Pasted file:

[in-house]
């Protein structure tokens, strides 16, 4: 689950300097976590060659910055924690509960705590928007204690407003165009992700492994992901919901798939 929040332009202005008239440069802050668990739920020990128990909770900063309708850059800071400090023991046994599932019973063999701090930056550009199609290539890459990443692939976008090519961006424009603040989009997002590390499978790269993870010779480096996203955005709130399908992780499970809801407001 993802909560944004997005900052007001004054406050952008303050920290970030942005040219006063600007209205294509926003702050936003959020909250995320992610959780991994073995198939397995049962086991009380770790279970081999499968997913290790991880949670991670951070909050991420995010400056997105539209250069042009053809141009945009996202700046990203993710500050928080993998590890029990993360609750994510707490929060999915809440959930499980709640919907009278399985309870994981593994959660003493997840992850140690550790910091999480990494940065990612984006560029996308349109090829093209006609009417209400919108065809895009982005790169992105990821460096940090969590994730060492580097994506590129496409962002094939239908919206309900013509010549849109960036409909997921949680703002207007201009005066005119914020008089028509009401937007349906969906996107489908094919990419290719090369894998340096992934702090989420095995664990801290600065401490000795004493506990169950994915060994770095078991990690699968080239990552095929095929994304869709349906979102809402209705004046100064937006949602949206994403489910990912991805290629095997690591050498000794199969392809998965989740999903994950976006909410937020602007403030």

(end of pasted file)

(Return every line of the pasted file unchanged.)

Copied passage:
[in-house]
């Protein structure tokens, strides 16, 4: 689950300097976590060659910055924690509960705590928007204690407003165009992700492994992901919901798939 929040332009202005008239440069802050668990739920020990128990909770900063309708850059800071400090023991046994599932019973063999701090930056550009199609290539890459990443692939976008090519961006424009603040989009997002590390499978790269993870010779480096996203955005709130399908992780499970809801407001 993802909560944004997005900052007001004054406050952008303050920290970030942005040219006063600007209205294509926003702050936003959020909250995320992610959780991994073995198939397995049962086991009380770790279970081999499968997913290790991880949670991670951070909050991420995010400056997105539209250069042009053809141009945009996202700046990203993710500050928080993998590890029990993360609750994510707490929060999915809440959930499980709640919907009278399985309870994981593994959660003493997840992850140690550790910091999480990494940065990612984006560029996308349109090829093209006609009417209400919108065809895009982005790169992105990821460096940090969590994730060492580097994506590129496409962002094939239908919206309900013509010549849109960036409909997921949680703002207007201009005066005119914020008089028509009401937007349906969906996107489908094919990419290719090369894998340096992934702090989420095995664990801290600065401490000795004493506990169950994915060994770095078991990690699968080239990552095929095929994304869709349906979102809402209705004046100064937006949602949206994403489910990912991805290629095997690591050498000794199969392809998965989740999903994950976006909410937020602007403030």